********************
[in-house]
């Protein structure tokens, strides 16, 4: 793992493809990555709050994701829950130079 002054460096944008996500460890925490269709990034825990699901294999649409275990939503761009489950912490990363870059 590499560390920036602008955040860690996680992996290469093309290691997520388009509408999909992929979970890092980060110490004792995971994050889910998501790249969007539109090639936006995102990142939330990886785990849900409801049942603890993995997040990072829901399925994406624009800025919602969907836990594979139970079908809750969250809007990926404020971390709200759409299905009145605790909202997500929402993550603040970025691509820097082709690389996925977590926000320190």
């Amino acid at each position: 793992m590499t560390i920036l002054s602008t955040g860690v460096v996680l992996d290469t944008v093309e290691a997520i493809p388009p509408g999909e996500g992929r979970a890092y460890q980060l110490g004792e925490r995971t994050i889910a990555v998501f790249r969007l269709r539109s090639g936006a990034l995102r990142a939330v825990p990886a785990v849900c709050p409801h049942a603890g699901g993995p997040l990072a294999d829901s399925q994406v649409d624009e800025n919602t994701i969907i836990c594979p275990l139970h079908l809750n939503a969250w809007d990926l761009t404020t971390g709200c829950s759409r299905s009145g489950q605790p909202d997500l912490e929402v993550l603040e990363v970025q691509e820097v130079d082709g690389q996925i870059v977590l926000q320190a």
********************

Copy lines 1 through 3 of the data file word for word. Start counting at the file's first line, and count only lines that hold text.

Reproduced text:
[in-house]
């Protein structure tokens, strides 16, 4: 793992493809990555709050994701829950130079 002054460096944008996500460890925490269709990034825990699901294999649409275990939503761009489950912490990363870059 590499560390920036602008955040860690996680992996290469093309290691997520388009509408999909992929979970890092980060110490004792995971994050889910998501790249969007539109090639936006995102990142939330990886785990849900409801049942603890993995997040990072829901399925994406624009800025919602969907836990594979139970079908809750969250809007990926404020971390709200759409299905009145605790909202997500929402993550603040970025691509820097082709690389996925977590926000320190």
């Amino acid at each position: 793992m590499t560390i920036l002054s602008t955040g860690v460096v996680l992996d290469t944008v093309e290691a997520i493809p388009p509408g999909e996500g992929r979970a890092y460890q980060l110490g004792e925490r995971t994050i889910a990555v998501f790249r969007l269709r539109s090639g936006a990034l995102r990142a939330v825990p990886a785990v849900c709050p409801h049942a603890g699901g993995p997040l990072a294999d829901s399925q994406v649409d624009e800025n919602t994701i969907i836990c594979p275990l139970h079908l809750n939503a969250w809007d990926l761009t404020t971390g709200c829950s759409r299905s009145g489950q605790p909202d997500l912490e929402v993550l603040e990363v970025q691509e820097v130079d082709g690389q996925i870059v977590l926000q320190a």